JPMorgan Chase Chairman & CEO Jamie Dimon spoke with FOX Business Network’s (FBN) Maria Bartiromo about the United States economy, cyber security and his battle with throat cancer. Dimon said, “America looks pretty damn good.”  Jamie Dimon commented on raising rates saying, “rates going up would be OK if the fundamental economy is growing” and “the more that employment is growing and companies are growing, you know, rates going up would be OK.  It’ll be volatile, it’ll be a little scary, but it’ll be OK.” Dimon went on to talk about cyber security for the bank saying, “We spent $250 million a year, that number is going up; could double the next two years easily. It’s a big deal. But we’re safe.” When asked whether cyber security is something he will continue to invest in, Jamie Dimon said, “This is a permanent battle” and “Eventually it will be taken much more seriously by governments.” Jamie Dimon spoke about his throat cancer saying, “I’m actually doing fine” and “I never stopped working, but I’m mostly back to full health, back to working full time.“

Jamie Dimon
Jamie Dimon via FBN

Jamie Dimon on how many times a day people try to hack the system:

“Let me first say that our clients are completely safe. We move six to ten trillion dollars a day. Your deposit’s safe, the movement’s safe. We’re actually very good at this. We did announce a breach that we had. We made it voluntarily because all the information was public. Name, address, email. But it was a breach. We thought we should tell our shareholders. We spent $250 million a year, that number is going up; could double the next two years easily. It’s a big deal. But we’re safe. And I think what people have to do is have perimeter controls, internal controls like you know, these change of passcodes. If someone gets your passcode, they get inside your systems, your protection is track that. So you can make sure if that happened, you’re on top of it, too.”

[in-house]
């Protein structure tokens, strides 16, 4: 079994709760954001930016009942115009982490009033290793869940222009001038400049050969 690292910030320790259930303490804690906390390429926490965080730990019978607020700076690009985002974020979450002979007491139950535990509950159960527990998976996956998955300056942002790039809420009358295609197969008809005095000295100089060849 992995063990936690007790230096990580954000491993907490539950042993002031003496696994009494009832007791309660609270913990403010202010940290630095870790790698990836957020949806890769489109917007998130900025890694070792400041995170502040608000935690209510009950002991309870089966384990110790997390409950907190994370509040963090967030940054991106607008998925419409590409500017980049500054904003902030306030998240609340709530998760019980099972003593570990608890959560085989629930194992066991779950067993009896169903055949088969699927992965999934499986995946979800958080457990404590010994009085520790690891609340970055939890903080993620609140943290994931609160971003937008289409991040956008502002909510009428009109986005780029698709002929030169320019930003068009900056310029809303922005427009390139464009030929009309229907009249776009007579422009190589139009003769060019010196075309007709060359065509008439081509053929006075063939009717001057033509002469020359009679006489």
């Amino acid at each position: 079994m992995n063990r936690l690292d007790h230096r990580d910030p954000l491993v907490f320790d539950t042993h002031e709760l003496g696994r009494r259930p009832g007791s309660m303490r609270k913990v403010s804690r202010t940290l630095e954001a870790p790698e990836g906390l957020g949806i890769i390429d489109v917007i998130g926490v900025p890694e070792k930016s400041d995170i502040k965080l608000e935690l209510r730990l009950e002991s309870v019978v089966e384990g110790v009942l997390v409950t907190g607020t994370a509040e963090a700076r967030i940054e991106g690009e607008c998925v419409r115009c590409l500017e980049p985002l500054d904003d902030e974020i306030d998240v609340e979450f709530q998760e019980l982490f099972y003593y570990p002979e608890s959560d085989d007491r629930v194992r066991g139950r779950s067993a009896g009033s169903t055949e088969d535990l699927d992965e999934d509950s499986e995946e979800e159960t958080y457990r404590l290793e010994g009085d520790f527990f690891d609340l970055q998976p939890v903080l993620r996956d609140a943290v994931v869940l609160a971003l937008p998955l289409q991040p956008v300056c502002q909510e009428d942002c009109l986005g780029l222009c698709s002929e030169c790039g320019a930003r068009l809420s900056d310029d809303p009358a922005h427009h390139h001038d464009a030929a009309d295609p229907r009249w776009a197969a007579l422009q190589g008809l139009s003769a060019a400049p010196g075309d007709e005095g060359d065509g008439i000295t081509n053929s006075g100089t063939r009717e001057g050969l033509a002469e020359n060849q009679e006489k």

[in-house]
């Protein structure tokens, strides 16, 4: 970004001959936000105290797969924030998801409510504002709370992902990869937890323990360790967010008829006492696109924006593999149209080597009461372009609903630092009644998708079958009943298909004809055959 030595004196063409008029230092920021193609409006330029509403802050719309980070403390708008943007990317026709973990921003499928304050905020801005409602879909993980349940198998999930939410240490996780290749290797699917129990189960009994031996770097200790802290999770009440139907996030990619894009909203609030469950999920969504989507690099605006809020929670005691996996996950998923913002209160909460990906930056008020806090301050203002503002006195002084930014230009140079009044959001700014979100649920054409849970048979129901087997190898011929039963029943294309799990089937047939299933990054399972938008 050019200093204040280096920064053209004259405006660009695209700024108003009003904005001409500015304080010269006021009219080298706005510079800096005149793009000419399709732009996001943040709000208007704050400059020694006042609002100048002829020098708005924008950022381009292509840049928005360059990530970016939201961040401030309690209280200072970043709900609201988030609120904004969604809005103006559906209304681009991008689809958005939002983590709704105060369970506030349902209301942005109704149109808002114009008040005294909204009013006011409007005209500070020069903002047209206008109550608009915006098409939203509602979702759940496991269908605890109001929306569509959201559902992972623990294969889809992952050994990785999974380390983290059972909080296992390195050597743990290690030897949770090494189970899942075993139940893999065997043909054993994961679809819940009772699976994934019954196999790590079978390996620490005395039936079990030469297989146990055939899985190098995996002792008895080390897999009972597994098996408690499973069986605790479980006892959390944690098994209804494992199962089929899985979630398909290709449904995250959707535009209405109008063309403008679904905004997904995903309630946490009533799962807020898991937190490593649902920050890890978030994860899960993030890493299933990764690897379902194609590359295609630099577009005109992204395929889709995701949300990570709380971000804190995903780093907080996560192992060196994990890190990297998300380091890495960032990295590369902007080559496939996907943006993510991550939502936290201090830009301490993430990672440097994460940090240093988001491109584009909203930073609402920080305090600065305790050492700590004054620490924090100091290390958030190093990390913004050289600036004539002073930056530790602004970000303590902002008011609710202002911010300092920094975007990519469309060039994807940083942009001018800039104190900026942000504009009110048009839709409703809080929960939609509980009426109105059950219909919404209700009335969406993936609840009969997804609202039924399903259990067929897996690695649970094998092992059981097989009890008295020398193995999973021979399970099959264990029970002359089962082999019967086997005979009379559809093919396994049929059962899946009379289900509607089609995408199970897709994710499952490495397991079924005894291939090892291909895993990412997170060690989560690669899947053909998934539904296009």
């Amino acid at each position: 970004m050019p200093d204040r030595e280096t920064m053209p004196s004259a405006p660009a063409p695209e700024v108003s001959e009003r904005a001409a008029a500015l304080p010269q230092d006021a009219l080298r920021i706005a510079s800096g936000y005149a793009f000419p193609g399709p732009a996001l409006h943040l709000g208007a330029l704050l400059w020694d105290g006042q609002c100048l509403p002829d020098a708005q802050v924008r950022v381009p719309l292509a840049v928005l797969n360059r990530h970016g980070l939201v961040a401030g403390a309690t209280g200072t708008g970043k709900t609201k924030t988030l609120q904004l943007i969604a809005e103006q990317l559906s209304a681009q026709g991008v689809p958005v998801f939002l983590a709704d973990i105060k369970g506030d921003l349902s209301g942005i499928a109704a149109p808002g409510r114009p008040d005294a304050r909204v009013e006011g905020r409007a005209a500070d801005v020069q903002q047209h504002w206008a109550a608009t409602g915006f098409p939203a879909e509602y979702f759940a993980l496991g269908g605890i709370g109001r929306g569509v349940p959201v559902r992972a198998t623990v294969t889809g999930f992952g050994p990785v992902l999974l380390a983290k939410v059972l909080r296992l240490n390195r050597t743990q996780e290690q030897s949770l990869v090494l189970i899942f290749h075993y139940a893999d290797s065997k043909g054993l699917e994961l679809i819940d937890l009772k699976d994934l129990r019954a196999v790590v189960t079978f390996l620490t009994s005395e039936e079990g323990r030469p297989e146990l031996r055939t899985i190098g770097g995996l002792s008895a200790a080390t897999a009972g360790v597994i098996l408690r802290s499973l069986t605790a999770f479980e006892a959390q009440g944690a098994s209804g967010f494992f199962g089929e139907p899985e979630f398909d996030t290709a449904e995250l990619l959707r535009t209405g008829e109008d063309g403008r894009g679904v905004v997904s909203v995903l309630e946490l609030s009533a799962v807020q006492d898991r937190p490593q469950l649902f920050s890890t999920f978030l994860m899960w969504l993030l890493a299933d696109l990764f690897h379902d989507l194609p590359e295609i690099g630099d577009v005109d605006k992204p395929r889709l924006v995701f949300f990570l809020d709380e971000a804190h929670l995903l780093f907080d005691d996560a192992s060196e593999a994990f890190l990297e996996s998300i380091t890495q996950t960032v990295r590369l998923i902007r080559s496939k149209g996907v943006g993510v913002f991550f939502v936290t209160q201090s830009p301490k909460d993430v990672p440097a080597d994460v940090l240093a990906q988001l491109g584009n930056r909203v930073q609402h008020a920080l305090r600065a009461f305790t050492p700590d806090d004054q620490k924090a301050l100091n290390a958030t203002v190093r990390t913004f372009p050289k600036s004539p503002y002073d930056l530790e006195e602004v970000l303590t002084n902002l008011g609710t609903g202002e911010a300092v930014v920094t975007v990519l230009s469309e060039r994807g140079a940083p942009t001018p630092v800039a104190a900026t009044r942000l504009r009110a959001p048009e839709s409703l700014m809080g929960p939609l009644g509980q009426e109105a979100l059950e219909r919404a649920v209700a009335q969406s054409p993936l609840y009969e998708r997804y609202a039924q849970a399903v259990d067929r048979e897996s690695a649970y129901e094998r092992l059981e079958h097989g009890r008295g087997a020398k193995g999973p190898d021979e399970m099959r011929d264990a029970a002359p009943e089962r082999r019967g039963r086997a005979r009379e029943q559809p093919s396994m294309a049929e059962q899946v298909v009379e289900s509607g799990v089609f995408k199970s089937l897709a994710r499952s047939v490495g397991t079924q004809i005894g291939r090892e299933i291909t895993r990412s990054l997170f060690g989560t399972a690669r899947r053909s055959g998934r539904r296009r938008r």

Jamie Dimon on how many cyber-attacks they face each day:

“Oh 300 – would be 300,000 or something. It’s a huge number. And they’re mostly – they mostly don’t get through. If the banks are good at this, the feds can be good at it. In fact, a former director of national security was on TV and said people at JPMorgan are like the best at it. So – I’m not saying we are, but he said something like that. And if you look at the real breaches, where they get your social security, your mother’s maiden name, your security code, your credit card number – those haven’t been the banks. Those have been other people. And so we pay the price for that. And it’s incumbent upon all of us – merchants, banks, retailers, everyone – to come up with a better systems. And we are. We have a whole new generation of security things coming out called tokenization and chip – the chip that make it much harder for criminals. And then there’s other companies set of standards. They’ll protect their own credit card numbers, etc.”

Jamie Dimon on their investment in cyber security: